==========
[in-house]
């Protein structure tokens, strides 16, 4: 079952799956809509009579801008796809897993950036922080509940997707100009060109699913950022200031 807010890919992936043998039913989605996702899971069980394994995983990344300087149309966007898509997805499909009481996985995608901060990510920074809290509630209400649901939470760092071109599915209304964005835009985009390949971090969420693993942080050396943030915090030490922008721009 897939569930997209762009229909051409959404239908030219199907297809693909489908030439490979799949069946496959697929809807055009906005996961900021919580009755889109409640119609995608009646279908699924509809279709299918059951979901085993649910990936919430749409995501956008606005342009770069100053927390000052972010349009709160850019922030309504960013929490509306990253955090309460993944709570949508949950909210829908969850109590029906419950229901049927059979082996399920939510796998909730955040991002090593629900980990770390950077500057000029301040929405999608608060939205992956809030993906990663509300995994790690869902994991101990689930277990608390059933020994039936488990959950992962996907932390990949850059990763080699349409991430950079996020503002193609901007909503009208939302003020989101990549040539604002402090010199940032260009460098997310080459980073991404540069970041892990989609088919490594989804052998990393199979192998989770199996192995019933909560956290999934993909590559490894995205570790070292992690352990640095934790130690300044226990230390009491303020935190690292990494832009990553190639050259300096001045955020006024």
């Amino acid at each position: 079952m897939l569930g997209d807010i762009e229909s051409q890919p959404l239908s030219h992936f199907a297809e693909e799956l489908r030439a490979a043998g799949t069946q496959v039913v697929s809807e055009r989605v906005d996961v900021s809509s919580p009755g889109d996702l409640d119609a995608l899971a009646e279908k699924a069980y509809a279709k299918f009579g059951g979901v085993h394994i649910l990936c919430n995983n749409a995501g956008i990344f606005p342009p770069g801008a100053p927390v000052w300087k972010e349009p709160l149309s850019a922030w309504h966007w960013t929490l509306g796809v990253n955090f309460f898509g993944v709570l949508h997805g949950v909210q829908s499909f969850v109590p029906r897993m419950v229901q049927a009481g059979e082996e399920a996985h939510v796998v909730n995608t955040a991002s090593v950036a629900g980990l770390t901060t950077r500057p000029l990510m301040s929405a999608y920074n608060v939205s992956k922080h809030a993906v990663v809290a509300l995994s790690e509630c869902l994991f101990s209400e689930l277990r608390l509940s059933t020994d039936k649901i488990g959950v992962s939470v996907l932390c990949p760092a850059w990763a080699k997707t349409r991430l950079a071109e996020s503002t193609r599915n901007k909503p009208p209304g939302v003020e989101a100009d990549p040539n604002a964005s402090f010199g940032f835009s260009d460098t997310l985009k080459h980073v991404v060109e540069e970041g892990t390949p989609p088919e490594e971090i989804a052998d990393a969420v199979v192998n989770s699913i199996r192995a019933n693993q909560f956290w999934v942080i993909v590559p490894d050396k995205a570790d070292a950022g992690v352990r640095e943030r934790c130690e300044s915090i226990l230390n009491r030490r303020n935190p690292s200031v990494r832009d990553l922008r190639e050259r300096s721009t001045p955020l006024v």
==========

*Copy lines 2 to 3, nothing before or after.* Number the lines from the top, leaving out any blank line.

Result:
């Protein structure tokens, strides 16, 4: 079952799956809509009579801008796809897993950036922080509940997707100009060109699913950022200031 807010890919992936043998039913989605996702899971069980394994995983990344300087149309966007898509997805499909009481996985995608901060990510920074809290509630209400649901939470760092071109599915209304964005835009985009390949971090969420693993942080050396943030915090030490922008721009 897939569930997209762009229909051409959404239908030219199907297809693909489908030439490979799949069946496959697929809807055009906005996961900021919580009755889109409640119609995608009646279908699924509809279709299918059951979901085993649910990936919430749409995501956008606005342009770069100053927390000052972010349009709160850019922030309504960013929490509306990253955090309460993944709570949508949950909210829908969850109590029906419950229901049927059979082996399920939510796998909730955040991002090593629900980990770390950077500057000029301040929405999608608060939205992956809030993906990663509300995994790690869902994991101990689930277990608390059933020994039936488990959950992962996907932390990949850059990763080699349409991430950079996020503002193609901007909503009208939302003020989101990549040539604002402090010199940032260009460098997310080459980073991404540069970041892990989609088919490594989804052998990393199979192998989770199996192995019933909560956290999934993909590559490894995205570790070292992690352990640095934790130690300044226990230390009491303020935190690292990494832009990553190639050259300096001045955020006024």
């Amino acid at each position: 079952m897939l569930g997209d807010i762009e229909s051409q890919p959404l239908s030219h992936f199907a297809e693909e799956l489908r030439a490979a043998g799949t069946q496959v039913v697929s809807e055009r989605v906005d996961v900021s809509s919580p009755g889109d996702l409640d119609a995608l899971a009646e279908k699924a069980y509809a279709k299918f009579g059951g979901v085993h394994i649910l990936c919430n995983n749409a995501g956008i990344f606005p342009p770069g801008a100053p927390v000052w300087k972010e349009p709160l149309s850019a922030w309504h966007w960013t929490l509306g796809v990253n955090f309460f898509g993944v709570l949508h997805g949950v909210q829908s499909f969850v109590p029906r897993m419950v229901q049927a009481g059979e082996e399920a996985h939510v796998v909730n995608t955040a991002s090593v950036a629900g980990l770390t901060t950077r500057p000029l990510m301040s929405a999608y920074n608060v939205s992956k922080h809030a993906v990663v809290a509300l995994s790690e509630c869902l994991f101990s209400e689930l277990r608390l509940s059933t020994d039936k649901i488990g959950v992962s939470v996907l932390c990949p760092a850059w990763a080699k997707t349409r991430l950079a071109e996020s503002t193609r599915n901007k909503p009208p209304g939302v003020e989101a100009d990549p040539n604002a964005s402090f010199g940032f835009s260009d460098t997310l985009k080459h980073v991404v060109e540069e970041g892990t390949p989609p088919e490594e971090i989804a052998d990393a969420v199979v192998n989770s699913i199996r192995a019933n693993q909560f956290w999934v942080i993909v590559p490894d050396k995205a570790d070292a950022g992690v352990r640095e943030r934790c130690e300044s915090i226990l230390n009491r030490r303020n935190p690292s200031v990494r832009d990553l922008r190639e050259r300096s721009t001045p955020l006024v």